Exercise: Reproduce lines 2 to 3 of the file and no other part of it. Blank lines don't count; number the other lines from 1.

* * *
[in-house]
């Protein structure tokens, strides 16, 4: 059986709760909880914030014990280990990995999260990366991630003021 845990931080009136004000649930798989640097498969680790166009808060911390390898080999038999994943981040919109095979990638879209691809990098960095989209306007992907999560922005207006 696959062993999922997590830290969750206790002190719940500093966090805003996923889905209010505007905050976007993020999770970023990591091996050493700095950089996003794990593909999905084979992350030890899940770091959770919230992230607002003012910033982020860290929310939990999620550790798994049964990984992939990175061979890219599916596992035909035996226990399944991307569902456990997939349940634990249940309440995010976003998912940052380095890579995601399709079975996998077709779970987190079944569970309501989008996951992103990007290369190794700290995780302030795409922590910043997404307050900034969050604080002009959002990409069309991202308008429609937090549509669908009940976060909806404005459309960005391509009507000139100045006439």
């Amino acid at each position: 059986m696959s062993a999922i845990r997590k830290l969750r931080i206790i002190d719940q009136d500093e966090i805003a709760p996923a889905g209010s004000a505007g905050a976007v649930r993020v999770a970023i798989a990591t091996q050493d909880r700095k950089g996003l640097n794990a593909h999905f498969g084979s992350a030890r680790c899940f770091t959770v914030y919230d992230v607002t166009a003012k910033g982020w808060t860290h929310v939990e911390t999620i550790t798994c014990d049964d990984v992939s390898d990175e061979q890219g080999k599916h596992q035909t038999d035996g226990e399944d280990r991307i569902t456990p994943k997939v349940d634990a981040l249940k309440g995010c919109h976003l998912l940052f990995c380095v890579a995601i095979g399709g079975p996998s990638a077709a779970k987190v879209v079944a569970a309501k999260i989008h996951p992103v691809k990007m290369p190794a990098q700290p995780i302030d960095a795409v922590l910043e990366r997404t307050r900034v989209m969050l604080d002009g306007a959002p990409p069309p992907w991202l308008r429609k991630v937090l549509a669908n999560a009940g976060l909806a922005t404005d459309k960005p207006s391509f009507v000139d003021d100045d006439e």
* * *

């Protein structure tokens, strides 16, 4: 059986709760909880914030014990280990990995999260990366991630003021 845990931080009136004000649930798989640097498969680790166009808060911390390898080999038999994943981040919109095979990638879209691809990098960095989209306007992907999560922005207006 696959062993999922997590830290969750206790002190719940500093966090805003996923889905209010505007905050976007993020999770970023990591091996050493700095950089996003794990593909999905084979992350030890899940770091959770919230992230607002003012910033982020860290929310939990999620550790798994049964990984992939990175061979890219599916596992035909035996226990399944991307569902456990997939349940634990249940309440995010976003998912940052380095890579995601399709079975996998077709779970987190079944569970309501989008996951992103990007290369190794700290995780302030795409922590910043997404307050900034969050604080002009959002990409069309991202308008429609937090549509669908009940976060909806404005459309960005391509009507000139100045006439």
């Amino acid at each position: 059986m696959s062993a999922i845990r997590k830290l969750r931080i206790i002190d719940q009136d500093e966090i805003a709760p996923a889905g209010s004000a505007g905050a976007v649930r993020v999770a970023i798989a990591t091996q050493d909880r700095k950089g996003l640097n794990a593909h999905f498969g084979s992350a030890r680790c899940f770091t959770v914030y919230d992230v607002t166009a003012k910033g982020w808060t860290h929310v939990e911390t999620i550790t798994c014990d049964d990984v992939s390898d990175e061979q890219g080999k599916h596992q035909t038999d035996g226990e399944d280990r991307i569902t456990p994943k997939v349940d634990a981040l249940k309440g995010c919109h976003l998912l940052f990995c380095v890579a995601i095979g399709g079975p996998s990638a077709a779970k987190v879209v079944a569970a309501k999260i989008h996951p992103v691809k990007m290369p190794a990098q700290p995780i302030d960095a795409v922590l910043e990366r997404t307050r900034v989209m969050l604080d002009g306007a959002p990409p069309p992907w991202l308008r429609k991630v937090l549509a669908n999560a009940g976060l909806a922005t404005d459309k960005p207006s391509f009507v000139d003021d100045d006439e």